Unfortunately that's not an order that can be enforced.
That order only permits you to recover your costs using the detailed assessment procedure.
Once that procedure has concluded you will have an amount for payment which you can enforce if not paid within the default period of 14 days.
The detailed assessment procedure begins with the preparation of an account of the costs called a 'Bill of Costs (detailed assessment)'. Once this is prepared it has to be signed and served along with various other documents on the paying party.
If the paying party doesn't respond within 21 days you can apply to the court for a default costs certificate for the full amount plus the court fee for the default costs certificate.
If the paying party responds with points of dispute, you can (should) respond with replies to points of dispute. If you can't agree a figure for settlement you can apply to the court for a provisional assessment which is carried out by a judge without a hearing. The court fee varies depending upon the amount of costs you are seeking but the lowest fee is around £335.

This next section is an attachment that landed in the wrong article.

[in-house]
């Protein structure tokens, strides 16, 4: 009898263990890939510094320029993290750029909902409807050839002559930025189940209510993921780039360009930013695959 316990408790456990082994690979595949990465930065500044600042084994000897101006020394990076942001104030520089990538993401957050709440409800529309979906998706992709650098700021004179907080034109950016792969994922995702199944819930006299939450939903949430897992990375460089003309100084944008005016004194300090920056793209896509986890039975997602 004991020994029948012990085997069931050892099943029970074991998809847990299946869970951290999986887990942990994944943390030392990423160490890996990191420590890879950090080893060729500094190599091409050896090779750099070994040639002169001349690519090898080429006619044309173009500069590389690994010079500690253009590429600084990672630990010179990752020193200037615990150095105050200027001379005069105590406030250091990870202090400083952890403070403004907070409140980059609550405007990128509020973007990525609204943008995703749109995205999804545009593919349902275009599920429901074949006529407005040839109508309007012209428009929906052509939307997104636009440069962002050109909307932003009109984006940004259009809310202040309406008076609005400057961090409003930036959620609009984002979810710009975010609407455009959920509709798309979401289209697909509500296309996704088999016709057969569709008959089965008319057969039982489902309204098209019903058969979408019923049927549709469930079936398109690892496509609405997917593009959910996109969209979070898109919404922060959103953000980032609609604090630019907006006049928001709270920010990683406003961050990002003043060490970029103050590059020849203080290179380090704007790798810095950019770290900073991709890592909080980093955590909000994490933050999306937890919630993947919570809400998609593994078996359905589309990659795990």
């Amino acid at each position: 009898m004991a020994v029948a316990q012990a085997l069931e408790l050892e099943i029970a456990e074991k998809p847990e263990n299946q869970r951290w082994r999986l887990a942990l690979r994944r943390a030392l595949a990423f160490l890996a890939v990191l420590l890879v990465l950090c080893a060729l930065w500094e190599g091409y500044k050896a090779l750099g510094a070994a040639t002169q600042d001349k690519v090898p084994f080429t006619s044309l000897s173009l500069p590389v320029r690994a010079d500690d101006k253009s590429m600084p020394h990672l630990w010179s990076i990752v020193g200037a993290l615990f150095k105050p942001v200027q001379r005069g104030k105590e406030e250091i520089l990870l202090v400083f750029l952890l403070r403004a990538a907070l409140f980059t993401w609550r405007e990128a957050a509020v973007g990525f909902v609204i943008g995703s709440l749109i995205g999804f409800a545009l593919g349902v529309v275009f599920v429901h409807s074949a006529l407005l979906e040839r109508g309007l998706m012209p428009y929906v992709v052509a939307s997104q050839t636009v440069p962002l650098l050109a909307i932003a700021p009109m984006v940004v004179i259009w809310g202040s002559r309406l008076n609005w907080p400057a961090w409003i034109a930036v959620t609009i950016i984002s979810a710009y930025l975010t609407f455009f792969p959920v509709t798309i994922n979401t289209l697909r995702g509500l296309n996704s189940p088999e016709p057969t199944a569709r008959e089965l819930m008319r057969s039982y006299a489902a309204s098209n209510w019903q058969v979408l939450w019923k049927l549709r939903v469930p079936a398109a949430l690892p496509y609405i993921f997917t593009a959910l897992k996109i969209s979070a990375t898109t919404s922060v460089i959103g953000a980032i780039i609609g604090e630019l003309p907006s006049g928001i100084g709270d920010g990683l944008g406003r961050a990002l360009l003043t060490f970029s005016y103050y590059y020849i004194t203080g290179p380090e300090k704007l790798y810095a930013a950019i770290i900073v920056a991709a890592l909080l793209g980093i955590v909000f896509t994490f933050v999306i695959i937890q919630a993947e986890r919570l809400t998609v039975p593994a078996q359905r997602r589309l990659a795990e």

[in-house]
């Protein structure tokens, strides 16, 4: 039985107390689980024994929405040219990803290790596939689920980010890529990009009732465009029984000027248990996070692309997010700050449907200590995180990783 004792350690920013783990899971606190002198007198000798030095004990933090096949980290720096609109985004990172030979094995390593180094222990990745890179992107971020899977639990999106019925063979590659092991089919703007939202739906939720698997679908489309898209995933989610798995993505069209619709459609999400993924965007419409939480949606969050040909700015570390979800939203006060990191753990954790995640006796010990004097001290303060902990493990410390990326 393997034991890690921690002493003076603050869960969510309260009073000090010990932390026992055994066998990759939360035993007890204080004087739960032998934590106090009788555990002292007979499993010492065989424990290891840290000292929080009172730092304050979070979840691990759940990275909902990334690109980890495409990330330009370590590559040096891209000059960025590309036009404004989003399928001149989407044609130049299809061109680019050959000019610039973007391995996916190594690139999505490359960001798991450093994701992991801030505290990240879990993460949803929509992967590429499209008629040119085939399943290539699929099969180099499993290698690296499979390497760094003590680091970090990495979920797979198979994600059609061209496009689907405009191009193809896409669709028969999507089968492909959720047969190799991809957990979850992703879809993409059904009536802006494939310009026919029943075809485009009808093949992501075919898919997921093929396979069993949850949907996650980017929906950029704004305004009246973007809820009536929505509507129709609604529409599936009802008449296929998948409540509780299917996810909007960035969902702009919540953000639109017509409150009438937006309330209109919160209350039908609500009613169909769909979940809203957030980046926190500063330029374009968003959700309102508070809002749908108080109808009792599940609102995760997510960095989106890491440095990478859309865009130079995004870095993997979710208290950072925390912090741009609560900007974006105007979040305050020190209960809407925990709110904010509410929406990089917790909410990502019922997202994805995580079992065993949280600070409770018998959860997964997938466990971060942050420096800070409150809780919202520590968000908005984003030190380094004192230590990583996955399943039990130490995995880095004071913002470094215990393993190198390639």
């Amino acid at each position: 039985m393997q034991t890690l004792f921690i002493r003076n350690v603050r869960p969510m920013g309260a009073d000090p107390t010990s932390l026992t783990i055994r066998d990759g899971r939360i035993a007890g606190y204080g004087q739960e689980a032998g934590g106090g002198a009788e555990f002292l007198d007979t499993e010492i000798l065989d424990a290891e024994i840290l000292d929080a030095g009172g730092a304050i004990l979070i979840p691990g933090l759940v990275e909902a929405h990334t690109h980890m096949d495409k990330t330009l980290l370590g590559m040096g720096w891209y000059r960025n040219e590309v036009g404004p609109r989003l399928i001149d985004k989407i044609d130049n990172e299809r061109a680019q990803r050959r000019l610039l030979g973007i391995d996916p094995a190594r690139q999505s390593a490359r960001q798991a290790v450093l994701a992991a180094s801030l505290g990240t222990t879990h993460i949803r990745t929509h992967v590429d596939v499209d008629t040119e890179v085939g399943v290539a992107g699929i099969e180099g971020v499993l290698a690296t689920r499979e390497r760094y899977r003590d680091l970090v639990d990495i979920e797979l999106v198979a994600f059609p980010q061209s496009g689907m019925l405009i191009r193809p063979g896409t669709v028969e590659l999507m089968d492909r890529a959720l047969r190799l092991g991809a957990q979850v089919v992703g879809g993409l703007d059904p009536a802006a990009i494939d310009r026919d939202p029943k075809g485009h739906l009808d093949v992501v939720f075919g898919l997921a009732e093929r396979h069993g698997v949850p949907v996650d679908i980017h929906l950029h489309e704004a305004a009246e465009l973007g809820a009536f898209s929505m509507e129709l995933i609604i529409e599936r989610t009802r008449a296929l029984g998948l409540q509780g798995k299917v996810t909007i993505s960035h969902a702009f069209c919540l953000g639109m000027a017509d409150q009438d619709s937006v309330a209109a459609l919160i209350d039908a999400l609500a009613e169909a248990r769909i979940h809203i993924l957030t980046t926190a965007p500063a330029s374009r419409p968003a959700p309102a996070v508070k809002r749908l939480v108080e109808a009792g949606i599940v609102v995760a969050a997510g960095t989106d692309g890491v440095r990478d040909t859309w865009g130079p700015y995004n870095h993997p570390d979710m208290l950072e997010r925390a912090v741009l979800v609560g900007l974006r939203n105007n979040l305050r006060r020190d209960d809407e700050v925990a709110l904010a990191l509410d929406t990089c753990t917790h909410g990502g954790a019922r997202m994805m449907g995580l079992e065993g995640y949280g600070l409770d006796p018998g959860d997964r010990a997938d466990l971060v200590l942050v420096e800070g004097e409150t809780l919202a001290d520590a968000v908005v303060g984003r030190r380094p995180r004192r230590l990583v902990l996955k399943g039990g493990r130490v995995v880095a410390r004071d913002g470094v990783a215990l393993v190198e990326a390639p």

Normally the receiving party will be awarded the costs of the assessment process but it depends if any offers have been made. It gets technical rather quickly.
The above is the reason that a lot of solicitors try to agree the amount of costs before the Decree Nisi is issued in order that a specified sum can be put in the order.